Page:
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Farrandsville, Pennsylvania facts for kids

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Farrandsville, Pennsylvania
Unincorporated community
The Farrandsville Furnace in 2012
The Farrandsville Furnace in 2012
Farrandsville, Pennsylvania is located in Pennsylvania
Farrandsville, Pennsylvania
Farrandsville, Pennsylvania
Location in Pennsylvania
Country United States
State Pennsylvania
County Clinton
Township Colebrook
587 ft (179 m)
Time zone UTC-5 (Eastern (EST))
 • Summer (DST) UTC-4 (EDT)
Area code(s) 570
GNIS feature ID 1192450

Farrandsville is an unincorporated community in Colebrook Township in Clinton County in the U.S. state of Pennsylvania. It is on the north side of the West Branch Susquehanna River about 4 miles (6 km) upstream from Lock Haven at the north end of Farrandsville Road. Whisky Run and Lick Run flow through Farrandsville.


The community was named for William P. Farrand, a representative of the Lycoming Coal Company. He founded the village in 1832. Two years later, the West Branch Canal was completed to Farrandsville, giving the village access to supplies and markets by canal boat. The village became the northern terminus of the canal, which was never extended further upstream. During this era, a steamboat named Farrand operated on the West Branch Susquehanna River on the pool of water behind the Dunnstown Dam at Lock Haven. It made regular trips as far upstream as Farrandsville.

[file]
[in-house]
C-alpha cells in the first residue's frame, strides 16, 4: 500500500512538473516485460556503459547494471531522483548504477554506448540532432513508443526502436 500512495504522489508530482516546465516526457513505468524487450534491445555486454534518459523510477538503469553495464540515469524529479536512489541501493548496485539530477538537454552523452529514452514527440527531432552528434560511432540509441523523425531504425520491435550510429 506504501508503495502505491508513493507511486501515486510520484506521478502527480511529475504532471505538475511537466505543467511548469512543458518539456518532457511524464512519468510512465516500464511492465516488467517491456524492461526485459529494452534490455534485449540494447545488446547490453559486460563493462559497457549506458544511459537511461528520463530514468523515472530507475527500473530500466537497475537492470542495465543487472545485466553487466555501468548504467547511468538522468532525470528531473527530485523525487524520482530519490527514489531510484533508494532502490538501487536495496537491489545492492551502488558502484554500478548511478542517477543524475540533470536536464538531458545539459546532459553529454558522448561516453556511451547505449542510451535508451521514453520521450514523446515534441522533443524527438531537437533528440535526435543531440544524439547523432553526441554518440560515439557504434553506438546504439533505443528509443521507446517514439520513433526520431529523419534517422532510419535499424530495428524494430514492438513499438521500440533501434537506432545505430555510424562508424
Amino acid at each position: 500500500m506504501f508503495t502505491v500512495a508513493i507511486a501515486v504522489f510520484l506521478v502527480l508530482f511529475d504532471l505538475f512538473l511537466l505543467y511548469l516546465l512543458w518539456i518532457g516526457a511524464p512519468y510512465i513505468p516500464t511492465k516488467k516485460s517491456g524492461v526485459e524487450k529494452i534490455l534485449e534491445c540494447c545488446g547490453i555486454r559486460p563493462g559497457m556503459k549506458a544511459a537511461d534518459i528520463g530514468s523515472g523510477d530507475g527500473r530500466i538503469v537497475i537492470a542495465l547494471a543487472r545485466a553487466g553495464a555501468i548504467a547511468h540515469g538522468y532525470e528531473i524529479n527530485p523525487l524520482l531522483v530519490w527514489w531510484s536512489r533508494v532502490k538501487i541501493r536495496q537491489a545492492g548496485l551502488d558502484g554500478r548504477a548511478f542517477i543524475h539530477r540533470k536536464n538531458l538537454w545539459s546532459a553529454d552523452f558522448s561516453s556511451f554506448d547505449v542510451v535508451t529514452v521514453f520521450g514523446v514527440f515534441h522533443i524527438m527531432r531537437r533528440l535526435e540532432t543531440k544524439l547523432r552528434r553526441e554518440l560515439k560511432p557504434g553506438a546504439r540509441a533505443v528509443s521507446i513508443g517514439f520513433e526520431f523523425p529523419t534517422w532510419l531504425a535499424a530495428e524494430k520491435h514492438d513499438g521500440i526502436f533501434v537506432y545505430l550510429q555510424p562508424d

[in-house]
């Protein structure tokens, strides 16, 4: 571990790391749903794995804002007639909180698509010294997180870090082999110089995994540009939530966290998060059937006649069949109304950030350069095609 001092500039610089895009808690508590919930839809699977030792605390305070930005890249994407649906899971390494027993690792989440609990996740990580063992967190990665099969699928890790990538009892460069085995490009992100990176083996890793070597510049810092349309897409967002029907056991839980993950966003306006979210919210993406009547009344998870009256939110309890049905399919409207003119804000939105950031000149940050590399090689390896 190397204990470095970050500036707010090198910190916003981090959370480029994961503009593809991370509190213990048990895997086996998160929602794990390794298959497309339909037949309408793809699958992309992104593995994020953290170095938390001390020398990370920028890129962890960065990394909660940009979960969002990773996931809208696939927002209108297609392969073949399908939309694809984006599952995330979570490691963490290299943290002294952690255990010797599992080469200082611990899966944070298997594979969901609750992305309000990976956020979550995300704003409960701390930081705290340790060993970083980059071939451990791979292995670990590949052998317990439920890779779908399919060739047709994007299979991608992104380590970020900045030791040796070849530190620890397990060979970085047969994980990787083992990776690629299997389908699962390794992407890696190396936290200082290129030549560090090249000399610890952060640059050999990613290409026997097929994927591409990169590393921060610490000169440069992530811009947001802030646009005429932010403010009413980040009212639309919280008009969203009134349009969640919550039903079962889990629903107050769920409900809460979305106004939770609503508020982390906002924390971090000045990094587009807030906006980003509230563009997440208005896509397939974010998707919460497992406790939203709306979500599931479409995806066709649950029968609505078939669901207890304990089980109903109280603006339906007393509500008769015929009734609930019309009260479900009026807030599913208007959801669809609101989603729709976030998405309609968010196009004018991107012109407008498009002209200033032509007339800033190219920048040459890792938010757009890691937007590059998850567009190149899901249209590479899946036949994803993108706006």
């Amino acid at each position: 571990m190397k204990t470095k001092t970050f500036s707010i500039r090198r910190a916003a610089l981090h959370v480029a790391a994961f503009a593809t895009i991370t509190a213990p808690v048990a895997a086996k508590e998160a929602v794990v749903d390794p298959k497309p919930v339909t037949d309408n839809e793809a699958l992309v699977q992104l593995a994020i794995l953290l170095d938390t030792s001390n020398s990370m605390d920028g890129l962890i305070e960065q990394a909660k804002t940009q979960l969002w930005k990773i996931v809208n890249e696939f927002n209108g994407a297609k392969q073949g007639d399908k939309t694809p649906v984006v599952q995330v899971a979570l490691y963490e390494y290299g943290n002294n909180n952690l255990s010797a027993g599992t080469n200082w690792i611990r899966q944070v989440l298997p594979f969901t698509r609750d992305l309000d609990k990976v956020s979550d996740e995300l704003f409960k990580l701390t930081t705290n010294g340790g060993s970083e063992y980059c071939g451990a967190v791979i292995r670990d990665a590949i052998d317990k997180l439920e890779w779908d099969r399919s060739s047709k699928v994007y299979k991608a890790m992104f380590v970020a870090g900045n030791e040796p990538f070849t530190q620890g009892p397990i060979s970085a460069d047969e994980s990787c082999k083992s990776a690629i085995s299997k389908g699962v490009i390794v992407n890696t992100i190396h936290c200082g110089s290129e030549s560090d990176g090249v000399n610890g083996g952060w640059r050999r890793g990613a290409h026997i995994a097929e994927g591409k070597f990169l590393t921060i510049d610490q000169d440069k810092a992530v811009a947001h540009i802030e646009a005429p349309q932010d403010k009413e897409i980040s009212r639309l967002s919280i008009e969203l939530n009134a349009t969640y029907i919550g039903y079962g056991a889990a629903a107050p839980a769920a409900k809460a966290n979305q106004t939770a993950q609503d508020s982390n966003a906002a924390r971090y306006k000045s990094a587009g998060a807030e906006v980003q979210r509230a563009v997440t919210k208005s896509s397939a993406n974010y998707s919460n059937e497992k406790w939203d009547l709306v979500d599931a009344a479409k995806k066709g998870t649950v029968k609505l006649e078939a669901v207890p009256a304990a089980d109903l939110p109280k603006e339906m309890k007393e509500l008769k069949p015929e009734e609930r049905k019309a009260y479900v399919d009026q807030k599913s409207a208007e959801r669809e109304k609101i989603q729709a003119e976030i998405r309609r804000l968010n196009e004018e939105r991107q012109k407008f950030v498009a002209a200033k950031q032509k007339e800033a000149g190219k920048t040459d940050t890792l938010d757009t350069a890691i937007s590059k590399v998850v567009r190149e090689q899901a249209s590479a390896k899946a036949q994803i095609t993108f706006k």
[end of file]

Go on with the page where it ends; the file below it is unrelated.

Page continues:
In 1836, a group of investors from Boston financed construction of a blast furnace at the village site. Completed in 1837, the Farrandsville Iron Furnace, 43 feet (13 m) square at the base and 54 feet (16 m) high, was one of the largest such furnaces in the United States. Coke made from bituminous coal from a nearby mine fueled the furnace, which used hot blast technology that was new at the time. The furnace produced 50 short tons (45 t) of iron a week, second only to the Lonaconing Furnace in Maryland.

Although supplied with local coal, the furnace was more than 100 miles (160 km) by canal from the nearest iron ore, in Columbia County. The cost of obtaining ore as well as limestone needed during the smelting process was high. This cost, combined with lower income during the Panic of 1837, led to closure of the furnace in 1838.

Despite the furnace shutdown, other industries thrived in Farrandsville through the first decades of the 20th century. Businesses included a fire brick company, a cigar company, and lumber mills. Harbison-Walker Refractories Company of Pittsburgh bought the brickworks in 1902 and continued operations there until 1925. In 1951, the company gave the iron furnace to the Clinton County Historical Society.

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